Michael Quinn grew up in Drimnagh, a tough neighborhood in Dublin. After leaving school as a teenager in the 1950s, he trained as a mechanic. An ordinary blue-collar life might have beckoned had one of his neighbours not started a show band, the Royal Olympics. These groups were unique to ’60s and ’70s Ireland: shiny-suited young men playing rock ’n’ roll or jazz, perpetually touring church halls and farm sheds to earn shoeboxes full of cash.
The Olympics needed a manager, and soon Quinn had a new career as one of the natty, ruthless handlers a BBC documentary labeled “men in mohair suits.” He ran some top acts: Daddy Cool & the Lollipops, Twink, Dickie Rock. An old friend recalls that he’d approach a singer and say, “How much are you earning? One hundred pounds a gig? I can get you 1,000.”
ALSO READ: Summary of facts on P&ID liability
Quinn stuck with the industry for a while after the showbands’ popularity declined—newspaper reports suggest he arranged an Irish tour by Diana Ross and the Supremes—but there was more money to be made elsewhere. At some point in the ’70s he started working in Nigeria, either as an oil trader or a financier of cement deals, depending on which of the scattered accounts of his life you believe. He began profiting from a construction boom taking place in Lagos, which was then expanding with such chaotic abandon that hundreds of cement-bearing cargo ships were lined up at port waiting to dock.
He kept working in Ireland, too. In 1979 he and a partner, Brendan Cahill, formed an umbrella company with the resolutely dull name Industrial Consultants (International) to oversee their interests. They began working with the government, for example getting a public grant worth $450,000 to start a videocassette factory near Dublin. The project went bust within two years.
Quinn’s business drew on some powerful allies dating to his showband days. One of the closest was Albert Reynolds, a former music hall impresario who was elected to Parliament in 1977 and became prime minister in 1992. Two years after being elected PM, Reynolds was promoting Kent Steel, one of Quinn’s companies, as a potential savior of Irish industry. Kent had recently won 3 million Irish pounds (about $4.3 million at the time) from the European Union to explore cleaner technology for making steel—potentially a huge boon. Instead, the project produced nothing but some sketches and a bunch of debris.
Joe McCartin, then a member of the European Parliament, says he raised concerns with an EU official that the deal was a scam and was told, “Don’t worry. Your prime minister, Albert Reynolds, knows all about the project.” The EU did eventually start a probe into the grant, and McCartin, who’s now retired, says its investigators showed him a letter from Irish prosecutors relaying that a fraud had been committed but that they couldn’t identify the perpetrators. The probe was eventually closed without penalty; the EU refused to fulfill freedom of information request about the case, citing privacy rules. Reynolds passed away in 2014.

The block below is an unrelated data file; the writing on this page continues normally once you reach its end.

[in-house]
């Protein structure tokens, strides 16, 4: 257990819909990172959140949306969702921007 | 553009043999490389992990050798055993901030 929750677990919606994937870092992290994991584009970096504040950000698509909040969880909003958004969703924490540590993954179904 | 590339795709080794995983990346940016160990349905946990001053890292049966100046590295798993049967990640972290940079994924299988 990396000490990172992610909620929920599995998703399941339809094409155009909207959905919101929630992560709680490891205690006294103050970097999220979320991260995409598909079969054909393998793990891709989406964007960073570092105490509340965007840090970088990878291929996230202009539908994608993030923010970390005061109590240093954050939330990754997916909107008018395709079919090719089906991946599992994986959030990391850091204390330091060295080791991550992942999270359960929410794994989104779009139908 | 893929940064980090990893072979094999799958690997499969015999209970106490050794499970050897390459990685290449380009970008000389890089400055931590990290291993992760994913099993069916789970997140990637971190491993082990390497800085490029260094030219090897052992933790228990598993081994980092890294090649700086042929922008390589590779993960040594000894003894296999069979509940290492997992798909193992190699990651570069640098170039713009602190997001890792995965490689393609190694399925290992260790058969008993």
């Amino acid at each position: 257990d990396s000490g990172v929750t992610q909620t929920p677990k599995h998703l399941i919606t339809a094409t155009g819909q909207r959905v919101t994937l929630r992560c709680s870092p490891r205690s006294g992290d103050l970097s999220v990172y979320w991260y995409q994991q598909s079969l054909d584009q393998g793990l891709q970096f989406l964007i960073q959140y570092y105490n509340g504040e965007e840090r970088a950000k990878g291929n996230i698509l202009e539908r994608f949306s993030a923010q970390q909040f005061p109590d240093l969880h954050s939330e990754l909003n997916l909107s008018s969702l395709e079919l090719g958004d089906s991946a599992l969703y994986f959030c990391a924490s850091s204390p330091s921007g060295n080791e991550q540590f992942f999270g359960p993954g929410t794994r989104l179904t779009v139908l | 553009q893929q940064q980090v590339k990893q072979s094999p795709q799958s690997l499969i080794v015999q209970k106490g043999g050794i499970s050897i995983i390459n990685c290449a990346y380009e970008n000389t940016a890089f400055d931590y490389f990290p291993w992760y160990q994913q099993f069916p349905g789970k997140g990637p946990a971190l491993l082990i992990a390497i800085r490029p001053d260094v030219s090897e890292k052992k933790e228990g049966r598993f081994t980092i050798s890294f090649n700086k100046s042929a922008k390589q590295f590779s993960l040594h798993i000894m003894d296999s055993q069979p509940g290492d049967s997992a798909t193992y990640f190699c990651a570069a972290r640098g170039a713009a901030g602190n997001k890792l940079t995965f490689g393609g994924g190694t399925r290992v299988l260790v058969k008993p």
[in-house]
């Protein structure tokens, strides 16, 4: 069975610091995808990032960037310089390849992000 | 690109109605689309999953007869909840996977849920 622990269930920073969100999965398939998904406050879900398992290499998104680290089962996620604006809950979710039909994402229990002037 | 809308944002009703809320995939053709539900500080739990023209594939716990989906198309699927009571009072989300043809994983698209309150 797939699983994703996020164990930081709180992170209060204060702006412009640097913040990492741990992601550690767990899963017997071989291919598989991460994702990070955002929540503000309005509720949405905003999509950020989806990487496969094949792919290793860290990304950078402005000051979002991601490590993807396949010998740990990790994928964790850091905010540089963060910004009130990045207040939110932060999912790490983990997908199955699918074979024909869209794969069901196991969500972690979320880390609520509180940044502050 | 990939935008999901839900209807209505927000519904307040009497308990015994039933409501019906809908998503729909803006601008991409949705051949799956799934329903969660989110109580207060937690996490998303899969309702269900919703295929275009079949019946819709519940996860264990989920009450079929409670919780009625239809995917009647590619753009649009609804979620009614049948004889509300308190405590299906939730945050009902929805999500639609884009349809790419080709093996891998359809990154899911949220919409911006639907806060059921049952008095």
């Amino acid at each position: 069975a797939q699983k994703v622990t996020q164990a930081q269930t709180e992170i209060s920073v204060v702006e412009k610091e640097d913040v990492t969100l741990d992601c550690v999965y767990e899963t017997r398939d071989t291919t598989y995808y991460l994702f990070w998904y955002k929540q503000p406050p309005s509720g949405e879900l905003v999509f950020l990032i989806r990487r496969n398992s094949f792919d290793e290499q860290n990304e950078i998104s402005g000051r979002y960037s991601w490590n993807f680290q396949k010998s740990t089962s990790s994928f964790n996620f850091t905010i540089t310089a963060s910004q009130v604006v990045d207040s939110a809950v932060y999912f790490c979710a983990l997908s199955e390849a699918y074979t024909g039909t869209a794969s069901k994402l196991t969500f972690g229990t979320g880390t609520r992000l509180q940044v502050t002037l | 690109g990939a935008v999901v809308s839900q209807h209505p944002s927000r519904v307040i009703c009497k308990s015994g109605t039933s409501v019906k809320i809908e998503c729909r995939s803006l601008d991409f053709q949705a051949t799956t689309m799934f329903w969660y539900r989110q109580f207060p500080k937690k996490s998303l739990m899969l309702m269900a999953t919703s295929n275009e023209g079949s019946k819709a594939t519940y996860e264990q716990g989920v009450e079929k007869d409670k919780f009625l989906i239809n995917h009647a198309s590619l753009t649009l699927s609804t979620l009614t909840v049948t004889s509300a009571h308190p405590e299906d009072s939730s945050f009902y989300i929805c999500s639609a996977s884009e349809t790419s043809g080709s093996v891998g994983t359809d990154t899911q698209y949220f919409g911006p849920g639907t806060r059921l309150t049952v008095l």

Quinn’s name came up again during a nationwide corruption inquiry in Ireland. The Mahon Tribunal, as it was eventually known, lasted for 14 years, compiling evidence of graft on an epic scale. Quinn was called as a witness in June 2007, one of the few times he ever spoke on the record. The tribunal wanted to know more about relationships Industrial Consultants had with Frank Dunlop, a shady lobbyist, and Liam Lawlor, a corrupt Republican MP who’d resigned in disgrace before being killed in a 2005 car crash outside Moscow.
Quinn denied knowledge of invoices that bore his company’s name—payments for golf fundraisers, he guessed—and said he thought his signature had been forged on checks. He had no recollection of many of his dealings with Dunlop. “You are a singularly unhelpful witness,” Alan Mahon, the presiding judge, told him. “What you are telling us is nothing, absolutely nothing.” The tribunal later found that tens of thousands of pounds had flowed from Quinn’s companies to Lawlor, but Quinn wasn’t recalled to the stand, and neither he nor Industrial Consultants faced any action.
By then, Quinn had developed a fearsome reputation. Several former associates told Businessweek they were scared to speak on the record about him because they believed he had ties to Irish paramilitaries; one said Quinn told him his father had been in the original Irish Republican Army in the 1920s. Employees introduced him as “the chairman,” and he employed a man with a pugilist’s squashed nose to drive guests around Dublin, apparently without great regard for red lights. A former Quinn associate says that when Quinn’s daughter ended a brief marriage to David Boreanaz, an American actor best known for roles on Buffy the Vampire Slayer and Angel, Boreanaz called Quinn to make sure there was no bad blood between them. Boreanaz’s manager didn’t respond to requests for comment.